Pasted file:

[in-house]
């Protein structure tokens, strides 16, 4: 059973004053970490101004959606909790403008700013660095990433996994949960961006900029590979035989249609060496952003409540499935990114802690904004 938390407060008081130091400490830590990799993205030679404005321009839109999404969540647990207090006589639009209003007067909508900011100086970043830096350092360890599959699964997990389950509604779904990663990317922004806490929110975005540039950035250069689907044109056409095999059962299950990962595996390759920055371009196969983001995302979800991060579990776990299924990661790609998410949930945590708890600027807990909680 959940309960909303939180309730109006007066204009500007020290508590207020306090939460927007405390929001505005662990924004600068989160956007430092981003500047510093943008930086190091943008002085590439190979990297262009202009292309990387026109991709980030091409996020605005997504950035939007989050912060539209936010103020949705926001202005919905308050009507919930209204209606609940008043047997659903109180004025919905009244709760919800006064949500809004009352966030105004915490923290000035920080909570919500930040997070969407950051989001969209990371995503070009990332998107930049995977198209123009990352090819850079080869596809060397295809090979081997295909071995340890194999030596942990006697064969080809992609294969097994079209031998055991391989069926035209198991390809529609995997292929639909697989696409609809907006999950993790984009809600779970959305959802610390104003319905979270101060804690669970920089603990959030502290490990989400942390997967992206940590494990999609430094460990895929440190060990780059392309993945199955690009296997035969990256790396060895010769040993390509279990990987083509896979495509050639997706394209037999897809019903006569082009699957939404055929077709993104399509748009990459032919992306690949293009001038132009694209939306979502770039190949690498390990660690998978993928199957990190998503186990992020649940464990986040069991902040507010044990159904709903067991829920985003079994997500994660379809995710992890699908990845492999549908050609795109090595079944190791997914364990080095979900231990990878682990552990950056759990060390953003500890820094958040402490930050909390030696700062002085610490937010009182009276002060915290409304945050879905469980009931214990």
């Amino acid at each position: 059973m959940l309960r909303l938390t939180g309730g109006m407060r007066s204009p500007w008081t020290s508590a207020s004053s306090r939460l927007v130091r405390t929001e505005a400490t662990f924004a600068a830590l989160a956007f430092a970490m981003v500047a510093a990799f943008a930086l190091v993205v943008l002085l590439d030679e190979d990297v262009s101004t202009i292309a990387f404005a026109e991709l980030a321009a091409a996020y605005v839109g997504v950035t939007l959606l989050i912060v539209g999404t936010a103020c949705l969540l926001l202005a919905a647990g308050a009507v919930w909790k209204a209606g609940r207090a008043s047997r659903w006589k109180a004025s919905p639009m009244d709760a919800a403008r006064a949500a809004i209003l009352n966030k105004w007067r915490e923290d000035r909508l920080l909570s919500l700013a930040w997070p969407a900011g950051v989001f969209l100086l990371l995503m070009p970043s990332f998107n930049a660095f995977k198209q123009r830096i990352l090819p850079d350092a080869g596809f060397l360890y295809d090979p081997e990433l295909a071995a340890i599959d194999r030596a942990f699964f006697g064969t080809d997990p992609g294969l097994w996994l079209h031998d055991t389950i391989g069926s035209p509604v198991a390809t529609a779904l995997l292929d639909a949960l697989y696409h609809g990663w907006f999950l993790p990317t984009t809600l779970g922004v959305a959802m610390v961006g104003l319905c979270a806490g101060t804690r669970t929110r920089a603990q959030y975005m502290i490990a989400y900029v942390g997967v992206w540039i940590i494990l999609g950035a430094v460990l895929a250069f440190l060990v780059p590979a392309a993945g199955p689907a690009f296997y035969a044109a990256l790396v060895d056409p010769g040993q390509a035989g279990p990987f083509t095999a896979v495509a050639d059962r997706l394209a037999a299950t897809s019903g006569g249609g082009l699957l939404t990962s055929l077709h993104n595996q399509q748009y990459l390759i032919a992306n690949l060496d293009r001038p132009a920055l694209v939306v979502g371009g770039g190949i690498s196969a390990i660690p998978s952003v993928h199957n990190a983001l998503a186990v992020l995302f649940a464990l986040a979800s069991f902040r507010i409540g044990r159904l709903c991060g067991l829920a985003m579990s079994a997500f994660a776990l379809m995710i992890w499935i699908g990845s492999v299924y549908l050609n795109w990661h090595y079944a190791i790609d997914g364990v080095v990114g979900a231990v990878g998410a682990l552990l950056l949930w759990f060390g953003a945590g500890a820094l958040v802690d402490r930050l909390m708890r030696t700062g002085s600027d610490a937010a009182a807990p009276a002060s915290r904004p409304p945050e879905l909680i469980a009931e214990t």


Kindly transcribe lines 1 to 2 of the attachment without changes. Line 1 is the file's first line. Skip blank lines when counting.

[in-house]
């Protein structure tokens, strides 16, 4: 059973004053970490101004959606909790403008700013660095990433996994949960961006900029590979035989249609060496952003409540499935990114802690904004 938390407060008081130091400490830590990799993205030679404005321009839109999404969540647990207090006589639009209003007067909508900011100086970043830096350092360890599959699964997990389950509604779904990663990317922004806490929110975005540039950035250069689907044109056409095999059962299950990962595996390759920055371009196969983001995302979800991060579990776990299924990661790609998410949930945590708890600027807990909680 959940309960909303939180309730109006007066204009500007020290508590207020306090939460927007405390929001505005662990924004600068989160956007430092981003500047510093943008930086190091943008002085590439190979990297262009202009292309990387026109991709980030091409996020605005997504950035939007989050912060539209936010103020949705926001202005919905308050009507919930209204209606609940008043047997659903109180004025919905009244709760919800006064949500809004009352966030105004915490923290000035920080909570919500930040997070969407950051989001969209990371995503070009990332998107930049995977198209123009990352090819850079080869596809060397295809090979081997295909071995340890194999030596942990006697064969080809992609294969097994079209031998055991391989069926035209198991390809529609995997292929639909697989696409609809907006999950993790984009809600779970959305959802610390104003319905979270101060804690669970920089603990959030502290490990989400942390997967992206940590494990999609430094460990895929440190060990780059392309993945199955690009296997035969990256790396060895010769040993390509279990990987083509896979495509050639997706394209037999897809019903006569082009699957939404055929077709993104399509748009990459032919992306690949293009001038132009694209939306979502770039190949690498390990660690998978993928199957990190998503186990992020649940464990986040069991902040507010044990159904709903067991829920985003079994997500994660379809995710992890699908990845492999549908050609795109090595079944190791997914364990080095979900231990990878682990552990950056759990060390953003500890820094958040402490930050909390030696700062002085610490937010009182009276002060915290409304945050879905469980009931214990």